Benny Pirogovsky turns a brass king piece around in his hand as he stands by an outdoor chess table shaded by a tree. After hours spent driving through the American Midwest, the teenager is finally about to see his idol.
The lanky 16-year-old Russian who lives in Chicago was just a kindergartner when Garry Kasparov, 15-time world chess champion, announced his retirement 12 years ago.
But the fluffy mustached adolescent, dressed in a white t-shirt and blue basketball shorts, knows all about his idol, having studied hundreds of videos as part of his quest to emulate him.
When he learned that “the Beast of Baku” was making a comeback, he asked his mother Evelin to take him to St. Louis, Missouri, where Kasparov has been competing since Monday with a new generation of stars, some half his age, at the Rapid and Blitz tournament.
Hundreds of fans from all over the world, young and old, have flocked this weekend to the city, considered America’s chess capital, to see the man who took on IBM’s Deep Blue and ruthlessly crushed all human adversaries during the 1980s and 1990s.
For many it was their first time seeing the 54-year-old, renowned for his death stare and aggressive style of play, in the flesh.
Beyond the chessboard
“It’s a once in a lifetime chance to see him in person,” says Pirogovsky.
“I hope to see some legendary game, something amazing. Hopefully I can learn from it, and get better myself,” he continues, adding that, win or lose, “he’s definitely still the best.”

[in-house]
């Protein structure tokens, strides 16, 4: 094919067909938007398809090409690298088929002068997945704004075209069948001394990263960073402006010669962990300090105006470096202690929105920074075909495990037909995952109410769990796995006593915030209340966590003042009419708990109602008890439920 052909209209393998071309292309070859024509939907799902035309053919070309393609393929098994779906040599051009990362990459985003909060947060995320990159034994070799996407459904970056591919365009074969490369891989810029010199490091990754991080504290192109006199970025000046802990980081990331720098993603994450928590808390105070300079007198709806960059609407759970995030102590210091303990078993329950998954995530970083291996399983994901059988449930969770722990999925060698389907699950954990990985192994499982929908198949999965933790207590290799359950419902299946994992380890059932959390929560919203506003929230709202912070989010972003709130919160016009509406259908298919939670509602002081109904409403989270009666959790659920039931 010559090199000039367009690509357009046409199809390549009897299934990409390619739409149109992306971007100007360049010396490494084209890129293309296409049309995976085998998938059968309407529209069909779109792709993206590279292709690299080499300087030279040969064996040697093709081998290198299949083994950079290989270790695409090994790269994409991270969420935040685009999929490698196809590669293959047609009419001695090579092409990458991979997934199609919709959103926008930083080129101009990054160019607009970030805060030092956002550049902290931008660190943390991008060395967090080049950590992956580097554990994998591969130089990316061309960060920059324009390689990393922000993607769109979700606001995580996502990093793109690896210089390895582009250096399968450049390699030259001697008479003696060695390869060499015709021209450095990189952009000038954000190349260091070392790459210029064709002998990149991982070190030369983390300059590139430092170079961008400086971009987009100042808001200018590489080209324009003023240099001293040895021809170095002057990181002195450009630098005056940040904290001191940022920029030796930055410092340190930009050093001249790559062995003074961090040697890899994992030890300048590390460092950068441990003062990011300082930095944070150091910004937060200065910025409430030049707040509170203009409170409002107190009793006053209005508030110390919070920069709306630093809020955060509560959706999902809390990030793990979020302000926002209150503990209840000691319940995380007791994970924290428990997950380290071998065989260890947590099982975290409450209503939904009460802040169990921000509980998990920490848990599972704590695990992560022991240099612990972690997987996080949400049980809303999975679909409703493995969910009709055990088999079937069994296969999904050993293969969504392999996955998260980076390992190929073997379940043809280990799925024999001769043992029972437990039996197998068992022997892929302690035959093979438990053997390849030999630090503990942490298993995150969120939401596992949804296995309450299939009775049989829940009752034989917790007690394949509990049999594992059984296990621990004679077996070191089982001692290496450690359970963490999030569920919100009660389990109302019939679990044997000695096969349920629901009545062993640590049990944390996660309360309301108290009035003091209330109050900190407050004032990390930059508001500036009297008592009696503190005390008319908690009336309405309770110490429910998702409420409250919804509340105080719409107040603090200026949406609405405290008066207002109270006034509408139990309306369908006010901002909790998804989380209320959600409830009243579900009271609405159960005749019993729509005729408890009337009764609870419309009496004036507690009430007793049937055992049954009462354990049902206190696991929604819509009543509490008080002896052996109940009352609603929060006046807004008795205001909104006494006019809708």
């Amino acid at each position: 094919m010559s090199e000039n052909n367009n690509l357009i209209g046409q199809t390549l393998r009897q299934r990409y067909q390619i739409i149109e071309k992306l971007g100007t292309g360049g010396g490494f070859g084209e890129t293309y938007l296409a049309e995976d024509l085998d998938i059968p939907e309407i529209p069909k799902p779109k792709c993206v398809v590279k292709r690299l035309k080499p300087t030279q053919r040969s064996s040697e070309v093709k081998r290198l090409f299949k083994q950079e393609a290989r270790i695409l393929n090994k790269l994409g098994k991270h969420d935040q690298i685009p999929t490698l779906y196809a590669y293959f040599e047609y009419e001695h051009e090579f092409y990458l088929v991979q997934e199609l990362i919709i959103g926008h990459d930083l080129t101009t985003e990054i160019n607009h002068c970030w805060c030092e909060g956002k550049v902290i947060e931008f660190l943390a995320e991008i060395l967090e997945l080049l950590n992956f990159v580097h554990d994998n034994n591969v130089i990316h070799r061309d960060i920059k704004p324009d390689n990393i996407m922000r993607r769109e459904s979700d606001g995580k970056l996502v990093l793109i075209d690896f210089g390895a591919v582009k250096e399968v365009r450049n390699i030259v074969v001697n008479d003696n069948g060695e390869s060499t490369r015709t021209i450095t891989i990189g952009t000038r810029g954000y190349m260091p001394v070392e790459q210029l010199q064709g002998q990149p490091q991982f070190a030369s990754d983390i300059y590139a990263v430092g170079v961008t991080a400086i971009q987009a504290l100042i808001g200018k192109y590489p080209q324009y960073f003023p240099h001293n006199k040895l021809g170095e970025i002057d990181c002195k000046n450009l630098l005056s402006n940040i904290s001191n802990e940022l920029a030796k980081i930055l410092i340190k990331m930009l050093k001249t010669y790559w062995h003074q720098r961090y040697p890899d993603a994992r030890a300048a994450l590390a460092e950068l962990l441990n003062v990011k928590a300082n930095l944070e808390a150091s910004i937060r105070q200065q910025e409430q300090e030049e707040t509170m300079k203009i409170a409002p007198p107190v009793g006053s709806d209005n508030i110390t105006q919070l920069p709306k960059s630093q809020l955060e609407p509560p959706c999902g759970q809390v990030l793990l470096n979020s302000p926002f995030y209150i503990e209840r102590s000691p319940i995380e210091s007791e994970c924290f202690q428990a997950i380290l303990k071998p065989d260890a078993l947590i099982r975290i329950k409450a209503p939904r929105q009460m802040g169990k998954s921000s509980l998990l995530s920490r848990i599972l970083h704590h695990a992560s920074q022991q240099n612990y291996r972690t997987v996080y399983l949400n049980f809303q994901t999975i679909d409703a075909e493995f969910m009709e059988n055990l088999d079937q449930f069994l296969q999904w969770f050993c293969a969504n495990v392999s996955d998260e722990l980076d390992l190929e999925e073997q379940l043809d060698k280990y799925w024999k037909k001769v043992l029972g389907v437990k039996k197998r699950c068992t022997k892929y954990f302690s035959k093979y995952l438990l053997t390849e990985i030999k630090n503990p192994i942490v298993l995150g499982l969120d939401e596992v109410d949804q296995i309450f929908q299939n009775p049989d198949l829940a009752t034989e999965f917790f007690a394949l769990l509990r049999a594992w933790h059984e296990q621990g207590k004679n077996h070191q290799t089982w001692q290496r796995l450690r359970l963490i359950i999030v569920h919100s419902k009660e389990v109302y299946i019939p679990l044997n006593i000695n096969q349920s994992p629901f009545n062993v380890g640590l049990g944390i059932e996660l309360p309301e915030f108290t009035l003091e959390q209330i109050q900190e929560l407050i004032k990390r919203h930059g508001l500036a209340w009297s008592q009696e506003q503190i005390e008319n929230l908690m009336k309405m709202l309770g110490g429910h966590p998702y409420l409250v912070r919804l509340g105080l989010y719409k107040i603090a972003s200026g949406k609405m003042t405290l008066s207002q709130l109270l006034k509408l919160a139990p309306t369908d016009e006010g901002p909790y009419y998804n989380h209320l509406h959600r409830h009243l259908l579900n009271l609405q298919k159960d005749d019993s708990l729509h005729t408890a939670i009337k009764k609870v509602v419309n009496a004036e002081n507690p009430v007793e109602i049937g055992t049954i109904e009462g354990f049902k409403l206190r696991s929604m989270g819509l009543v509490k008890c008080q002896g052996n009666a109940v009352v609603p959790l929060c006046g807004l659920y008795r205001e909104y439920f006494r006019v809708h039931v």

On the opposite sidewalk, Carla Heredia is jumping on the squares of a giant chessboard painted on the ground. The 26-year-old, whose dyed blonde streaks peek out from under a black hat, says she’s traveled all the way from Ecuador “because as a chess player, it’s an amazing opportunity to see Kasparov.”
A Grand Master herself, Heredia’s ticket and stay in St. Louis was paid for by the restaurant where she works.
“I admire him not only for his beautiful tactical games but also for his important personality for human rights,” she says, referring to Kasparov’s political activism and his long opposition to Russian President Vladimir Putin.
“Chess players have to go beyond the chessboard. Kasparov does that and it’s something I value,” she adds.
The affluent neighborhood where the tournament is taking place has been thronged by Indian, Chinese and American tourists over the past three days, clutching Kasparov masks and film cameras – which are back in fashion thanks to the organizers’ ban on electronic devices.
The area is also teeming with chess fanatics.
“I watched all of his games, I studied him,” says Raymond Paul, a 60-year-old chess teacher from the neighboring state of Kansas.
“I’m here to represent my state and bring back some information, some experience,” he adds.
But Michael Hushfeldt, a 70-year-old who has been a member of the Chess Club of Saint Louis since it was created, says he doesn’t understand why it’s such a big deal.
Kasparov, he says, “came back to lecture, to visit. We see him here, dozens of times.” Nor does he believe the old master when he says this tournament will be his last.
“He comes back all the time,” said Hushfeldt.
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